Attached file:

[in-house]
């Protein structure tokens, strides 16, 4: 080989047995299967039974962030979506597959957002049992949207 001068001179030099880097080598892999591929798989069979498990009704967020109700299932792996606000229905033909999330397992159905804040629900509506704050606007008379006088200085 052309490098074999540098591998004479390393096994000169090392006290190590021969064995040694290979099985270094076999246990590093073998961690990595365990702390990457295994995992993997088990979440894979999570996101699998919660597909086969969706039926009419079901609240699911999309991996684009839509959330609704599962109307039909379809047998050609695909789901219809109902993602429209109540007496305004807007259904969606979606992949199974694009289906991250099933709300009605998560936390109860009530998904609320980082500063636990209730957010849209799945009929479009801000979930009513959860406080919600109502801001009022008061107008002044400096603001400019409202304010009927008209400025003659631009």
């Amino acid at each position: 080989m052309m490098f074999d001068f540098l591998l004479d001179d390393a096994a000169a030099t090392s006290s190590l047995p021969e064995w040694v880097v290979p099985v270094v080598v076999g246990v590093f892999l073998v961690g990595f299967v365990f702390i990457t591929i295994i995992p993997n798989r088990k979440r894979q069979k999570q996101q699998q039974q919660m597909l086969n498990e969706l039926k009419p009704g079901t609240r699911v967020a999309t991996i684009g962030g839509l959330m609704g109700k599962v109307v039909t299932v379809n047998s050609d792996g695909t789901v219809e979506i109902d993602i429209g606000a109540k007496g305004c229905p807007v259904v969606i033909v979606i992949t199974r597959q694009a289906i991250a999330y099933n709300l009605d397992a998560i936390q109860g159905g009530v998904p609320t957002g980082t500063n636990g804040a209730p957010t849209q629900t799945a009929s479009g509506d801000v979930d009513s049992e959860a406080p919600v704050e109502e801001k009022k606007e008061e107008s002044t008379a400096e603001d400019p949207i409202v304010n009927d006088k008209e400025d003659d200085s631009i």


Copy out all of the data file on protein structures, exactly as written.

[in-house]
């Protein structure tokens, strides 16, 4: 080989047995299967039974962030979506597959957002049992949207 001068001179030099880097080598892999591929798989069979498990009704967020109700299932792996606000229905033909999330397992159905804040629900509506704050606007008379006088200085 052309490098074999540098591998004479390393096994000169090392006290190590021969064995040694290979099985270094076999246990590093073998961690990595365990702390990457295994995992993997088990979440894979999570996101699998919660597909086969969706039926009419079901609240699911999309991996684009839509959330609704599962109307039909379809047998050609695909789901219809109902993602429209109540007496305004807007259904969606979606992949199974694009289906991250099933709300009605998560936390109860009530998904609320980082500063636990209730957010849209799945009929479009801000979930009513959860406080919600109502801001009022008061107008002044400096603001400019409202304010009927008209400025003659631009």
């Amino acid at each position: 080989m052309m490098f074999d001068f540098l591998l004479d001179d390393a096994a000169a030099t090392s006290s190590l047995p021969e064995w040694v880097v290979p099985v270094v080598v076999g246990v590093f892999l073998v961690g990595f299967v365990f702390i990457t591929i295994i995992p993997n798989r088990k979440r894979q069979k999570q996101q699998q039974q919660m597909l086969n498990e969706l039926k009419p009704g079901t609240r699911v967020a999309t991996i684009g962030g839509l959330m609704g109700k599962v109307v039909t299932v379809n047998s050609d792996g695909t789901v219809e979506i109902d993602i429209g606000a109540k007496g305004c229905p807007v259904v969606i033909v979606i992949t199974r597959q694009a289906i991250a999330y099933n709300l009605d397992a998560i936390q109860g159905g009530v998904p609320t957002g980082t500063n636990g804040a209730p957010t849209q629900t799945a009929s479009g509506d801000v979930d009513s049992e959860a406080p919600v704050e109502e801001k009022k606007e008061e107008s002044t008379a400096e603001d400019p949207i409202v304010n009927d006088k008209e400025d003659d200085s631009i």